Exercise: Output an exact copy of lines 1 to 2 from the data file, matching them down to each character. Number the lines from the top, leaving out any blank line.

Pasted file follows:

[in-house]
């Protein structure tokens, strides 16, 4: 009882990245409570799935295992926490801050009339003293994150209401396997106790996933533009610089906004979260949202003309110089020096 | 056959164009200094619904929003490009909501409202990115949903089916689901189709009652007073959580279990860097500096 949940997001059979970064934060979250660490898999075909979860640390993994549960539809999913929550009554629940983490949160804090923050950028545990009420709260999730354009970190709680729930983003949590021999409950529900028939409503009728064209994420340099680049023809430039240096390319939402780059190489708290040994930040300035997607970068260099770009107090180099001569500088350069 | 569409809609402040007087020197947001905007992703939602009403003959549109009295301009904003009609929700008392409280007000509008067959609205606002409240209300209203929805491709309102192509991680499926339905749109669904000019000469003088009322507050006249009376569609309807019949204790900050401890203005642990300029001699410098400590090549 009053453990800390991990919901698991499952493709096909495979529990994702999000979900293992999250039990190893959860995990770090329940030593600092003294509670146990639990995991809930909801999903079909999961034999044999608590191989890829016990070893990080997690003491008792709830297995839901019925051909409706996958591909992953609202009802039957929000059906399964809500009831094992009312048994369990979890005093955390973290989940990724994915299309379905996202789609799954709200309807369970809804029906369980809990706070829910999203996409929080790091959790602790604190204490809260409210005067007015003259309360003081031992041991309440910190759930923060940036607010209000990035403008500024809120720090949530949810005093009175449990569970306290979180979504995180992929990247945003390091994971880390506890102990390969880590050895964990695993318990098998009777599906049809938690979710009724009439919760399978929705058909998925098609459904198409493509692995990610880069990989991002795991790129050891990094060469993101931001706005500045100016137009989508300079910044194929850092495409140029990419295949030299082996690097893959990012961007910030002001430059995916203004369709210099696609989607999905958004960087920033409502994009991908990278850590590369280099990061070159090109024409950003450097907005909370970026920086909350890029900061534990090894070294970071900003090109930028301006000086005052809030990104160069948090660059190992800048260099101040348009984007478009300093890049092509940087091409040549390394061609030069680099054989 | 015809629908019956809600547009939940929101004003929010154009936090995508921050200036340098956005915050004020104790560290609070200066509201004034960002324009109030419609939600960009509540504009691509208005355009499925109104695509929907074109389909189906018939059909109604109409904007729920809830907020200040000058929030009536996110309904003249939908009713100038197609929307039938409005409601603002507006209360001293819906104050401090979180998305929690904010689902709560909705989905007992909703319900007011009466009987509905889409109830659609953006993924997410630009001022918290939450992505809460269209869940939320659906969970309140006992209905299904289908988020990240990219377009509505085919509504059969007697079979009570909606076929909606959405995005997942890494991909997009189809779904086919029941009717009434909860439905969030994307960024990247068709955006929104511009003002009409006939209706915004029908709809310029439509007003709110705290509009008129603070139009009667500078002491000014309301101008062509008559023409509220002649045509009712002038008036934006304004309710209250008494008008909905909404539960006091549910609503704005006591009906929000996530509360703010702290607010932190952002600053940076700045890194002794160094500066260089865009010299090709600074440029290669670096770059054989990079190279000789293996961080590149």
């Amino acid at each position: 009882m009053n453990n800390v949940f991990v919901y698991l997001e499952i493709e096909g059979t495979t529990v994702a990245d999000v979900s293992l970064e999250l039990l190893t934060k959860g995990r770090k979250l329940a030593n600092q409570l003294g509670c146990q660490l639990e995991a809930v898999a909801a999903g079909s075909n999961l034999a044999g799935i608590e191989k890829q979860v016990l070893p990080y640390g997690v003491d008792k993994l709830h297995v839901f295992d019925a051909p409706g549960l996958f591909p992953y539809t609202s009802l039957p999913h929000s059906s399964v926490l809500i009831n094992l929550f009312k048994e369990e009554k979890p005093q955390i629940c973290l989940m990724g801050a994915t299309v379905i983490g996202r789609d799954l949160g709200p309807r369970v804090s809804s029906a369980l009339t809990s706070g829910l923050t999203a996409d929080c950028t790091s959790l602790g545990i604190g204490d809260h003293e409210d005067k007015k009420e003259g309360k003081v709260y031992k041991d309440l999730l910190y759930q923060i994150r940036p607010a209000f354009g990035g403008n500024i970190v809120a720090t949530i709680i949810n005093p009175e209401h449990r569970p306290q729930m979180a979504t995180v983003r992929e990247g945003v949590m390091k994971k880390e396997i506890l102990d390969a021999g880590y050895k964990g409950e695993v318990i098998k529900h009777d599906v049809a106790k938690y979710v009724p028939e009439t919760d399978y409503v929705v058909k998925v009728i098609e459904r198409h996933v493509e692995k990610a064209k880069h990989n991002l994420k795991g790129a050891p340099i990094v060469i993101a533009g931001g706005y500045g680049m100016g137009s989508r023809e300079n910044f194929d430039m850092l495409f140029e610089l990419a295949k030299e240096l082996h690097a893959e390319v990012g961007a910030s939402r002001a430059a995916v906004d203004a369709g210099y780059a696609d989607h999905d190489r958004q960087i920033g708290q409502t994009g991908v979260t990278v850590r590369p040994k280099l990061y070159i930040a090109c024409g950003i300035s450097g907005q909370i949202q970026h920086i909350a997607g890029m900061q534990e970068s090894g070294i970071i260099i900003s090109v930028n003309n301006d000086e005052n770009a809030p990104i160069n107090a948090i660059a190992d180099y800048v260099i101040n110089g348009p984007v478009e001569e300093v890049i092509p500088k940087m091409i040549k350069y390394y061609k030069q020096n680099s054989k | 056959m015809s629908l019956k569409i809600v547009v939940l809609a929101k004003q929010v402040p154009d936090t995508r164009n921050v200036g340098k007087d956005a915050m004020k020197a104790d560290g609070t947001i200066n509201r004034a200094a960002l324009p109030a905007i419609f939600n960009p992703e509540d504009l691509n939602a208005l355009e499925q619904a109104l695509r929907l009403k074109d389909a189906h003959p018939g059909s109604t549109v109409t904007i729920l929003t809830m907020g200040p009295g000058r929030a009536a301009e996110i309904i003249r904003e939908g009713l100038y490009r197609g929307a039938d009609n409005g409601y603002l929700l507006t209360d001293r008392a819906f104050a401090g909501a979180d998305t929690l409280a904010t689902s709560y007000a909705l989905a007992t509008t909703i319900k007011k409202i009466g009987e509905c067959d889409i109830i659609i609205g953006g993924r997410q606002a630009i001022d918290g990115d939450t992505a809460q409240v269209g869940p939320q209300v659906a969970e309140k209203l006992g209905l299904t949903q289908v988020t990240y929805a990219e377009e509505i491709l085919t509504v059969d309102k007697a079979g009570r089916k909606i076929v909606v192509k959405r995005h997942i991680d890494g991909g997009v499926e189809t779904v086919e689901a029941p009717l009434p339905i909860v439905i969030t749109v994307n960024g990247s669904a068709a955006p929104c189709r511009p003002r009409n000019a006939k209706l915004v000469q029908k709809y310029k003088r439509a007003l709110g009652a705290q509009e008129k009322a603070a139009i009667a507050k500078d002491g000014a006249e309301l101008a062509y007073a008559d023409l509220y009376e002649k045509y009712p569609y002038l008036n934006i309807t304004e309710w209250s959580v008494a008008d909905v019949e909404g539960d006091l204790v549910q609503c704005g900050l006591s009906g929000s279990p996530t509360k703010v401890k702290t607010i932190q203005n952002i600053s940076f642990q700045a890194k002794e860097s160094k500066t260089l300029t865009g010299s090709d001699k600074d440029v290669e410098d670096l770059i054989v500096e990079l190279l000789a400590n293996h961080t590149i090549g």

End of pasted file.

[in-house]
């Protein structure tokens, strides 16, 4: 009882990245409570799935295992926490801050009339003293994150209401396997106790996933533009610089906004979260949202003309110089020096 | 056959164009200094619904929003490009909501409202990115949903089916689901189709009652007073959580279990860097500096 949940997001059979970064934060979250660490898999075909979860640390993994549960539809999913929550009554629940983490949160804090923050950028545990009420709260999730354009970190709680729930983003949590021999409950529900028939409503009728064209994420340099680049023809430039240096390319939402780059190489708290040994930040300035997607970068260099770009107090180099001569500088350069 | 569409809609402040007087020197947001905007992703939602009403003959549109009295301009904003009609929700008392409280007000509008067959609205606002409240209300209203929805491709309102192509991680499926339905749109669904000019000469003088009322507050006249009376569609309807019949204790900050401890203005642990300029001699410098400590090549 009053453990800390991990919901698991499952493709096909495979529990994702999000979900293992999250039990190893959860995990770090329940030593600092003294509670146990639990995991809930909801999903079909999961034999044999608590191989890829016990070893990080997690003491008792709830297995839901019925051909409706996958591909992953609202009802039957929000059906399964809500009831094992009312048994369990979890005093955390973290989940990724994915299309379905996202789609799954709200309807369970809804029906369980809990706070829910999203996409929080790091959790602790604190204490809260409210005067007015003259309360003081031992041991309440910190759930923060940036607010209000990035403008500024809120720090949530949810005093009175449990569970306290979180979504995180992929990247945003390091994971880390506890102990390969880590050895964990695993318990098998009777599906049809938690979710009724009439919760399978929705058909998925098609459904198409493509692995990610880069990989991002795991790129050891990094060469993101931001706005500045100016137009989508300079910044194929850092495409140029990419295949030299082996690097893959990012961007910030002001430059995916203004369709210099696609989607999905958004960087920033409502994009991908990278850590590369280099990061070159090109024409950003450097907005909370970026920086909350890029900061534990090894070294970071900003090109930028301006000086005052809030990104160069948090660059190992800048260099101040348009984007478009300093890049092509940087091409040549390394061609030069680099054989 | 015809629908019956809600547009939940929101004003929010154009936090995508921050200036340098956005915050004020104790560290609070200066509201004034960002324009109030419609939600960009509540504009691509208005355009499925109104695509929907074109389909189906018939059909109604109409904007729920809830907020200040000058929030009536996110309904003249939908009713100038197609929307039938409005409601603002507006209360001293819906104050401090979180998305929690904010689902709560909705989905007992909703319900007011009466009987509905889409109830659609953006993924997410630009001022918290939450992505809460269209869940939320659906969970309140006992209905299904289908988020990240990219377009509505085919509504059969007697079979009570909606076929909606959405995005997942890494991909997009189809779904086919029941009717009434909860439905969030994307960024990247068709955006929104511009003002009409006939209706915004029908709809310029439509007003709110705290509009008129603070139009009667500078002491000014309301101008062509008559023409509220002649045509009712002038008036934006304004309710209250008494008008909905909404539960006091549910609503704005006591009906929000996530509360703010702290607010932190952002600053940076700045890194002794160094500066260089865009010299090709600074440029290669670096770059054989990079190279000789293996961080590149």